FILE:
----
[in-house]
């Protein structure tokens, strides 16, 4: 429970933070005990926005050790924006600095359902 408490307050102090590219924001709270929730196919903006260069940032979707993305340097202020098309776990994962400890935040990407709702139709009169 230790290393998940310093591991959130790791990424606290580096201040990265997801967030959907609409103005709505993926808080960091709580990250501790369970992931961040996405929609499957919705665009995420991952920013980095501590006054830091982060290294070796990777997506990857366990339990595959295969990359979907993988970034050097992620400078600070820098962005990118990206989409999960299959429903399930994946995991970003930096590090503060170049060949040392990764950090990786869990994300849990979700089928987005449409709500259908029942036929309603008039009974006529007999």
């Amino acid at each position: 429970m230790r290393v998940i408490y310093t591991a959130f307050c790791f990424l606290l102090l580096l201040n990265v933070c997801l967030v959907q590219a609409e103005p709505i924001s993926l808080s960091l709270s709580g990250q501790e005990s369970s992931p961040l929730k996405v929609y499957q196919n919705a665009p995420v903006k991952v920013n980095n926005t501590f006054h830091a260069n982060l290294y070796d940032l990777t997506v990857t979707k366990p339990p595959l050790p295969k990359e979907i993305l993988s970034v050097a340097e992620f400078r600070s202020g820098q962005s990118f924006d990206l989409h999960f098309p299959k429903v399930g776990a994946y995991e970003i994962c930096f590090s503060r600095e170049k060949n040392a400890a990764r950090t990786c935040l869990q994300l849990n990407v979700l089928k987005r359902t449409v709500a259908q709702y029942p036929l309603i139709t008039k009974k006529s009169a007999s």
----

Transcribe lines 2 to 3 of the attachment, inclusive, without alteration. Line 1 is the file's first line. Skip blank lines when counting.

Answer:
């Protein structure tokens, strides 16, 4: 429970933070005990926005050790924006600095359902 408490307050102090590219924001709270929730196919903006260069940032979707993305340097202020098309776990994962400890935040990407709702139709009169 230790290393998940310093591991959130790791990424606290580096201040990265997801967030959907609409103005709505993926808080960091709580990250501790369970992931961040996405929609499957919705665009995420991952920013980095501590006054830091982060290294070796990777997506990857366990339990595959295969990359979907993988970034050097992620400078600070820098962005990118990206989409999960299959429903399930994946995991970003930096590090503060170049060949040392990764950090990786869990994300849990979700089928987005449409709500259908029942036929309603008039009974006529007999």
């Amino acid at each position: 429970m230790r290393v998940i408490y310093t591991a959130f307050c790791f990424l606290l102090l580096l201040n990265v933070c997801l967030v959907q590219a609409e103005p709505i924001s993926l808080s960091l709270s709580g990250q501790e005990s369970s992931p961040l929730k996405v929609y499957q196919n919705a665009p995420v903006k991952v920013n980095n926005t501590f006054h830091a260069n982060l290294y070796d940032l990777t997506v990857t979707k366990p339990p595959l050790p295969k990359e979907i993305l993988s970034v050097a340097e992620f400078r600070s202020g820098q962005s990118f924006d990206l989409h999960f098309p299959k429903v399930g776990a994946y995991e970003i994962c930096f590090s503060r600095e170049k060949n040392a400890a990764r950090t990786c935040l869990q994300l849990n990407v979700l089928k987005r359902t449409v709500a259908q709702y029942p036929l309603i139709t008039k009974k006529s009169a007999s």